Admiral Yamamoto never said
September 17, 2001 12:52 PM   Subscribe

Admiral Yamamoto never said "I fear all we have done is to awaken a sleeping giant and fill him with a terrible resolve" (or something like that) after Pearl Harbor. That line came from Tora! Tora! Tora! Worth noting because an innumerable number of newspaper columnists have been "quoting" Yamamoto in light of the WTC attack.
posted by mcwetboy (12 comments total)
Great post! I wish the "journalists" would do some research before (mis)quoting people.
posted by ericdano at 12:58 PM on September 17, 2001

Whether he said those words, that was how he felt. In the year leading up to the war, he constantly argued against attacking the US on grounds of it being far too dangerous. In fact, he was so vocal about it that there was a serious risk of him being assassinated, and he had to leave the shore and stay with the fleet where he'd be safe.

Once he was given a direct order to attack, he did his best to design a plan which would do maximum damage to the US while minimizing Japanese losses. It has to be said that he succeeded brilliantly in that. He also knew that it was pointless in the long run because US industry was capable of making any such losses good, which is why he opposed the war against the US.
posted by Steven Den Beste at 1:03 PM on September 17, 2001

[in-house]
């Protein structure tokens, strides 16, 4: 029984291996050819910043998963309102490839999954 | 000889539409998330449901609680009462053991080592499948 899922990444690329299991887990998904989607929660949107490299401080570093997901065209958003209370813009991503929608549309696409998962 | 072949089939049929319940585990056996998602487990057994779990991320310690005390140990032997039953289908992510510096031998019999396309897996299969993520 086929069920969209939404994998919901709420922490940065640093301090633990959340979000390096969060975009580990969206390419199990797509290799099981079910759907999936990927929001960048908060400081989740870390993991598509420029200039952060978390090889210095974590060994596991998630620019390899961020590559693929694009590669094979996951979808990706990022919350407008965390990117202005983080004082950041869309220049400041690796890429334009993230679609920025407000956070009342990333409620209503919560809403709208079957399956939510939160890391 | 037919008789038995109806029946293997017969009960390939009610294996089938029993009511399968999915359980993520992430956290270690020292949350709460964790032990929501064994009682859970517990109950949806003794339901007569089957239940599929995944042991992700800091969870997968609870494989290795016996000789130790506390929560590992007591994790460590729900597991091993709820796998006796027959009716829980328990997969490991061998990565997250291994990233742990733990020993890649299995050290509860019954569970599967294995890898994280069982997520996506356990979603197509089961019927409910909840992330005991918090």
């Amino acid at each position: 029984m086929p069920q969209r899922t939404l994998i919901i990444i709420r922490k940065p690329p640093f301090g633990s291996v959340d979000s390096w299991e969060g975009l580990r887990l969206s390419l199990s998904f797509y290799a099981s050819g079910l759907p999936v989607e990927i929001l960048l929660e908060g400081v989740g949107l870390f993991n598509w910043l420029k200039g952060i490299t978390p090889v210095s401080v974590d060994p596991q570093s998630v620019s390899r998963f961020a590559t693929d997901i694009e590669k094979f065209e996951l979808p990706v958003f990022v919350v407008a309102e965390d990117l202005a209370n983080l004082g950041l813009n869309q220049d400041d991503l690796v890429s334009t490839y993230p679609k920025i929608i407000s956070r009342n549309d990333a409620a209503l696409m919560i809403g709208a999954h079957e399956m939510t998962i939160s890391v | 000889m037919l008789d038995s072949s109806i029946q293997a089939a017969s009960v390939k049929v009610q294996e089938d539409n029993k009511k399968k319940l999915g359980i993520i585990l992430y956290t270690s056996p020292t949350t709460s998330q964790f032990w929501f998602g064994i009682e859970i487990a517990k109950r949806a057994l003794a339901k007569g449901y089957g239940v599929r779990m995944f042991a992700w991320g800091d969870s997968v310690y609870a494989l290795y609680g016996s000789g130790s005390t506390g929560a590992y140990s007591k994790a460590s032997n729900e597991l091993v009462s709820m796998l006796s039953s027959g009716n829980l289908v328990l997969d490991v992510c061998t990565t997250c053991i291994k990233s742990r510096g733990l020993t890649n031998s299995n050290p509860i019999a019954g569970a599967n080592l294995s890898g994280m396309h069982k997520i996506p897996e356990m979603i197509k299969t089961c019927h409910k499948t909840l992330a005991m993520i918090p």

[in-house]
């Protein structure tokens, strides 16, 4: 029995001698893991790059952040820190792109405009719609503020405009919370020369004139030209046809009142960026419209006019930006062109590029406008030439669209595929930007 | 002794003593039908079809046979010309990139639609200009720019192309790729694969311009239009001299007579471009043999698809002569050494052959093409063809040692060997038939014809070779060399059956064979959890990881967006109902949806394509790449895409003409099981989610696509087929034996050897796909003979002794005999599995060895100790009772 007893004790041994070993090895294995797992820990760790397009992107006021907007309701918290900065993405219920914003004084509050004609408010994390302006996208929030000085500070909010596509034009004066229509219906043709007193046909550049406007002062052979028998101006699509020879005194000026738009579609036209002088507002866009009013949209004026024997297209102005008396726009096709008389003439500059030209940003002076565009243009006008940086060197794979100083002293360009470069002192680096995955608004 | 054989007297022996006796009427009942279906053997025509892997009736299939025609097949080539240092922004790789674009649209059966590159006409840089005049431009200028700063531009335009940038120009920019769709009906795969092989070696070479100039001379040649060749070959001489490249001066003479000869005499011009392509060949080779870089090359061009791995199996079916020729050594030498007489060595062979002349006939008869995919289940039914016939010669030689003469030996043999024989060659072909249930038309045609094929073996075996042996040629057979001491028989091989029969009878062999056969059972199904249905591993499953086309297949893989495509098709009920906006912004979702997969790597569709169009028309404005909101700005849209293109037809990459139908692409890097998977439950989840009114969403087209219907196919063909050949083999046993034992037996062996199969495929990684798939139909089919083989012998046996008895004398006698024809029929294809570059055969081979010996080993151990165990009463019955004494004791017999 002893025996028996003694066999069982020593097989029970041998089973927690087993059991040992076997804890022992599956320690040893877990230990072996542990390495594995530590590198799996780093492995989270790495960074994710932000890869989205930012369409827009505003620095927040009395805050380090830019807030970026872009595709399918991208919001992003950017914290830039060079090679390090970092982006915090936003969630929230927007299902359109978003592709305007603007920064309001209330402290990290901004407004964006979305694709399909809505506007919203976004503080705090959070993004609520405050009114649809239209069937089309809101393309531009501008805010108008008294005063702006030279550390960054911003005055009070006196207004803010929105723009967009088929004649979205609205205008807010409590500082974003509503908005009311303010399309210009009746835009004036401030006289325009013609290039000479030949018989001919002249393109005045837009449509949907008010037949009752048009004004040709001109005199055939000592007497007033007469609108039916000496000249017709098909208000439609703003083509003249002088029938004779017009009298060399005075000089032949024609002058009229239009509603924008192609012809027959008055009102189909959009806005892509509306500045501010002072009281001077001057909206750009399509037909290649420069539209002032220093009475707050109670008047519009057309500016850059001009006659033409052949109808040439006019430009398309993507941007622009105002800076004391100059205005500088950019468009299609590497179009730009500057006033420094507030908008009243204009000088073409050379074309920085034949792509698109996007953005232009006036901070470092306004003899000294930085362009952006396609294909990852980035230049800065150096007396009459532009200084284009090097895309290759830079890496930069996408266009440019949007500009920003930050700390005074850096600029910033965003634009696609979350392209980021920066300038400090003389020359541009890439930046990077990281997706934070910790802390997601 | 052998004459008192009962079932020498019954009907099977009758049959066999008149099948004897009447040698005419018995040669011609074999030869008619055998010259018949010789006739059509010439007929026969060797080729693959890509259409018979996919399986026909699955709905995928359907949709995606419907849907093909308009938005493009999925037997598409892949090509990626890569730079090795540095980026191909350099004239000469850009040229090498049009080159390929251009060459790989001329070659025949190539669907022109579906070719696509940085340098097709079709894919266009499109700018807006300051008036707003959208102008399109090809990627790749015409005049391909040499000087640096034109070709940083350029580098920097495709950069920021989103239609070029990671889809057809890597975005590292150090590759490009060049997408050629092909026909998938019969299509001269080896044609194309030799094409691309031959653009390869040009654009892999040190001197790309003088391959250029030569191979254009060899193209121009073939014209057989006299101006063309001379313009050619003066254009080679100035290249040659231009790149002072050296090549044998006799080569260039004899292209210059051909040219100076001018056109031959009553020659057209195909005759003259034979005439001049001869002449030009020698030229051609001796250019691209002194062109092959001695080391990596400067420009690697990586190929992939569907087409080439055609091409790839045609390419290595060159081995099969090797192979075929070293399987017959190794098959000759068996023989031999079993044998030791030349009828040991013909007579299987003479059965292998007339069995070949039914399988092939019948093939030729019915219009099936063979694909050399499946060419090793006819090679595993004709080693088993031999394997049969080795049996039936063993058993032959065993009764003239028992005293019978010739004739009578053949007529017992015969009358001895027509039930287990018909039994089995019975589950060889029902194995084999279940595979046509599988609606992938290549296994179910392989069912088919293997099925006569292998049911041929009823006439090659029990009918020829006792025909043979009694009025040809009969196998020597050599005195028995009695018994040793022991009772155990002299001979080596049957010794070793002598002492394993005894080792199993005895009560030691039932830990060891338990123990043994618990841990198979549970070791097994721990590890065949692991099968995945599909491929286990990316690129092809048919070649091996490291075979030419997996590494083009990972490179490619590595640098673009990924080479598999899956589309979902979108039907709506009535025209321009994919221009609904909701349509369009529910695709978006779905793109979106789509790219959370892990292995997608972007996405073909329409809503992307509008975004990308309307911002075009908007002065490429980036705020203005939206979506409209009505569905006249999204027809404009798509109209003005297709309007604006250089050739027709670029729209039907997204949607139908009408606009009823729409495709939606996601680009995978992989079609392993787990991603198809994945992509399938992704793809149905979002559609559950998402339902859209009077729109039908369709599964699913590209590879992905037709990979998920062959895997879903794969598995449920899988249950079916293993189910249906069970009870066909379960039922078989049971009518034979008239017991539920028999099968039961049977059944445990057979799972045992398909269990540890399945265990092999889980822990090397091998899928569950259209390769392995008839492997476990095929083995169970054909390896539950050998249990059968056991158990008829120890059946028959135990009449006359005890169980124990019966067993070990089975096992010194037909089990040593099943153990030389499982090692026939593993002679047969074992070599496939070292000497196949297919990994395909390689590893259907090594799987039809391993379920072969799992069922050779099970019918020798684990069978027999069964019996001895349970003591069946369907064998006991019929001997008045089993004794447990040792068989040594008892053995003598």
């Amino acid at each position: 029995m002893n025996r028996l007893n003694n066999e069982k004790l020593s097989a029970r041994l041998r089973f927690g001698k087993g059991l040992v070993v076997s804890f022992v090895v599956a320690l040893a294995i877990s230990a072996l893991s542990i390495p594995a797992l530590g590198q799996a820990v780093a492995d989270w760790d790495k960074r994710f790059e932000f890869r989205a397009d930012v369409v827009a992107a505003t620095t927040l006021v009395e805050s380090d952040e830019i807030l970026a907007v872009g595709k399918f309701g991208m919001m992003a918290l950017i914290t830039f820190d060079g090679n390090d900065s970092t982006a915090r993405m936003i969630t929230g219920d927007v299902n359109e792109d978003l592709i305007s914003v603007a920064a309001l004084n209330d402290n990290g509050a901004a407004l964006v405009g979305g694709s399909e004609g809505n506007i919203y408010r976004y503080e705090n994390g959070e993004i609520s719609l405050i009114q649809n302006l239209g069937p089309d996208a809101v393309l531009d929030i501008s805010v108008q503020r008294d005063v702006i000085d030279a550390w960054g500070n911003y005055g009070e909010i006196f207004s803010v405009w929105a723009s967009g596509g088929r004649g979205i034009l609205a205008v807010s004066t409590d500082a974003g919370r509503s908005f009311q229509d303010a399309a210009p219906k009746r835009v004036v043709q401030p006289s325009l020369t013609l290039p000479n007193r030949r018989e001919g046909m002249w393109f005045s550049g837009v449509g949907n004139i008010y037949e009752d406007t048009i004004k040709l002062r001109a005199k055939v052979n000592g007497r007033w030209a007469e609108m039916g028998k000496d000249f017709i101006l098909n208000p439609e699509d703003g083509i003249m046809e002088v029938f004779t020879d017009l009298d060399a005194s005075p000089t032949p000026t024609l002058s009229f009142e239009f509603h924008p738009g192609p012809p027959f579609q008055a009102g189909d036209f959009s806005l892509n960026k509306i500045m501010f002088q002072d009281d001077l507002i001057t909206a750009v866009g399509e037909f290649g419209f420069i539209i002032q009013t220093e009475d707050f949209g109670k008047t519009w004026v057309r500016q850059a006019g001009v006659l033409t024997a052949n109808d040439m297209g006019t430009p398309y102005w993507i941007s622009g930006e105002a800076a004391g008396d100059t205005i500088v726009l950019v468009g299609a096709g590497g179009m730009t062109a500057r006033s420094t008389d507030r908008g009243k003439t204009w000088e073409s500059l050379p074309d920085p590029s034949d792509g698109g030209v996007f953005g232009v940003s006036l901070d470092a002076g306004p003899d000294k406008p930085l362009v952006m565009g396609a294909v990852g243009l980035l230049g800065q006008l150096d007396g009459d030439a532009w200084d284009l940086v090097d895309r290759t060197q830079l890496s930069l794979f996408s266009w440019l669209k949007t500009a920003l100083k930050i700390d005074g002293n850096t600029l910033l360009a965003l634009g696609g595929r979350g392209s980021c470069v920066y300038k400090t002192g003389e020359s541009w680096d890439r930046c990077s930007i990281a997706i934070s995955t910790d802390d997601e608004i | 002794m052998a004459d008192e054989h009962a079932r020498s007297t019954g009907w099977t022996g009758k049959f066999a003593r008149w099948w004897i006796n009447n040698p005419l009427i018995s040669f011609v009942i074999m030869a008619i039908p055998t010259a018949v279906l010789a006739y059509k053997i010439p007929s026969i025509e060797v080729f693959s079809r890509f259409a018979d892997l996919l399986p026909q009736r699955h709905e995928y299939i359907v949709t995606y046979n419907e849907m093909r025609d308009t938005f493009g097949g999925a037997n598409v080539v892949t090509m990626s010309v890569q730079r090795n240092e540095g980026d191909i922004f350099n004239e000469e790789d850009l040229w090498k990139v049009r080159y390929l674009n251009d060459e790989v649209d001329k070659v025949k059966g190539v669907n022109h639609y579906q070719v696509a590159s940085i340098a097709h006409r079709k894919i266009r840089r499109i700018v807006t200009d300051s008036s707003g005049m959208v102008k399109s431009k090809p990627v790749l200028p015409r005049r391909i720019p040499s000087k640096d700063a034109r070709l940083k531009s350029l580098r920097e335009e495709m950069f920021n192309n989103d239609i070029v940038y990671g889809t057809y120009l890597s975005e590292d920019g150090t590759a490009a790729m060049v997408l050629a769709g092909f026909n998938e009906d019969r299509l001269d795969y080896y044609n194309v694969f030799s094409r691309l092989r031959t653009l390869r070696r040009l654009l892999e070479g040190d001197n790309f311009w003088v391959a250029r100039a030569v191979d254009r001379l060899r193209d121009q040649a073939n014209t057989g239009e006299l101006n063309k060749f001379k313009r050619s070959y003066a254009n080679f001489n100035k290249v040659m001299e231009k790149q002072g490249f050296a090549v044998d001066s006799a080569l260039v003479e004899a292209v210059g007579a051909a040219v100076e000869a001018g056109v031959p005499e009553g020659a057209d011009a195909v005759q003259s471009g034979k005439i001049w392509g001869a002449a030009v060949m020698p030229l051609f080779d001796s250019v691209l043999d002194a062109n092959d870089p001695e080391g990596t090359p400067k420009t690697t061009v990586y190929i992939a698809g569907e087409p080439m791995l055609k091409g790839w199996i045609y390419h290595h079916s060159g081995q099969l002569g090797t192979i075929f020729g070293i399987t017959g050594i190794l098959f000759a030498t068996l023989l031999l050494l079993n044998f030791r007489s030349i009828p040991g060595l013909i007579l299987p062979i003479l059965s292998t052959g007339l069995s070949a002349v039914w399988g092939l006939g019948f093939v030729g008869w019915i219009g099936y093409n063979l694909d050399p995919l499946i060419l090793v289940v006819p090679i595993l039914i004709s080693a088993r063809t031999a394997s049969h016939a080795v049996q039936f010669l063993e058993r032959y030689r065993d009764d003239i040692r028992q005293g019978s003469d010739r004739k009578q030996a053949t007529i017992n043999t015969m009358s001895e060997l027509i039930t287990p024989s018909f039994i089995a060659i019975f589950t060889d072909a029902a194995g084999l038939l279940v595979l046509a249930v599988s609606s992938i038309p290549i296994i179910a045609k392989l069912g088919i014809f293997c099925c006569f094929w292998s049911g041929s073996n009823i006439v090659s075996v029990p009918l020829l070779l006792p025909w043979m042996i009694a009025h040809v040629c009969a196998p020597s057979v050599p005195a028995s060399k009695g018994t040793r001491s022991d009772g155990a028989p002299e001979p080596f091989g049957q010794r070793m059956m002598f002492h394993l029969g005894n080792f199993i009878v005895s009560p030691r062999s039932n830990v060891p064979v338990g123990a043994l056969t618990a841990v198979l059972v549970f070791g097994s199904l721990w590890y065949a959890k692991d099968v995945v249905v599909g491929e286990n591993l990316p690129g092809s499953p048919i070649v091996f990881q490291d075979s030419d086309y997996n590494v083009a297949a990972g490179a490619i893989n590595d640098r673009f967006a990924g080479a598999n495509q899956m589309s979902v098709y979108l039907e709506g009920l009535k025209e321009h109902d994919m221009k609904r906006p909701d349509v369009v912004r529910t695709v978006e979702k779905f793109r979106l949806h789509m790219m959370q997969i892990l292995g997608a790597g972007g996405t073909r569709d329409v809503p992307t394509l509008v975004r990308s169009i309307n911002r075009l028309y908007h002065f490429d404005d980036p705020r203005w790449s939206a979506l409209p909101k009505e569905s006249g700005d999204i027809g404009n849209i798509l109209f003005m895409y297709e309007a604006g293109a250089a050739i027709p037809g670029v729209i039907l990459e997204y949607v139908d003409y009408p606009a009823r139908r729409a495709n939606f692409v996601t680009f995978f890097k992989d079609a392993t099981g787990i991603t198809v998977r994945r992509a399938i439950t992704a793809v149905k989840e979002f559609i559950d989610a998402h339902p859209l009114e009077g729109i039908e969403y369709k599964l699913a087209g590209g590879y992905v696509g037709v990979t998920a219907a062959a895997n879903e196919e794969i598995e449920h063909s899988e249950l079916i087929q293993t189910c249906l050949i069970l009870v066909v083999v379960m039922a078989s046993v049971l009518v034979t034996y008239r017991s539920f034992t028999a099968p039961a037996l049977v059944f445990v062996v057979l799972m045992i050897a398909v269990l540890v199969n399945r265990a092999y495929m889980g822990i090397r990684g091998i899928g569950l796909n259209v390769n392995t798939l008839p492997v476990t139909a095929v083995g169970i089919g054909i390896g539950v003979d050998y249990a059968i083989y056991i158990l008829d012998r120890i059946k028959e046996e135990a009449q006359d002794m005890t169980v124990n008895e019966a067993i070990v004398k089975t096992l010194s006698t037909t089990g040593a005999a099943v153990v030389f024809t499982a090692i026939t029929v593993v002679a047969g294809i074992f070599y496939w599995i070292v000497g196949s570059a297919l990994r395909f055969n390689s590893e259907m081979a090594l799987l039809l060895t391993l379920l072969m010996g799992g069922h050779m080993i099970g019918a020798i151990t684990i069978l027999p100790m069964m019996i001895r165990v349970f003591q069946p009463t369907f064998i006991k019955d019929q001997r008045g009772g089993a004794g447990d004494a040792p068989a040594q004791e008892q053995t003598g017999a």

While working in mid-town on Thursday and Friday, I the entire day was misinformation. Bomb threats were called in and nobody agreed what was what. I thought One Liberty Plaza had collapse three times before with media again recanting. Even Giuliani scolded the media like a school mar and said they have to back up on their sources.
posted by Laurable at 1:06 PM on September 17, 2001

"In the first six to twelve months of a war with the United States and Great Britain I will run wild and win victory upon victory. But then, if the war continues after that, I have no expectation of success."

Bear in mind that Tora! Tora! Tora! tried to be as accurate as possible, and it may certainly be true that Yamamoto voiced America's "terrible resolve" shortly after the attack on Pearl Harbor, but never wrote them down.

Trawling through many history sites unrelated to news agencies seem to indicate that those were indeed his words.
posted by linux at 1:25 PM on September 17, 2001

More true quotes from Yamamoto. None of them the "terrible resolve" but along the same vein.
posted by linux at 1:28 PM on September 17, 2001

I think the issue here is not that Yamamoto didn't feel those sentiments, but that journalists went to Hollywood for their history. I would go further and say that many journalists and politicians in this country seem determined to see events as part of the simplistic good-vs-evil triumph-through-adversity storyline of most movies. (Ronald Reagan, take a bow). One of the tv networks even put music under a montage of the attack and the towers collapsing, just in case we didn't realise it was a key moment.
posted by liam at 1:57 PM on September 17, 2001

Liam: That was exactly my (admittedly unstated) point.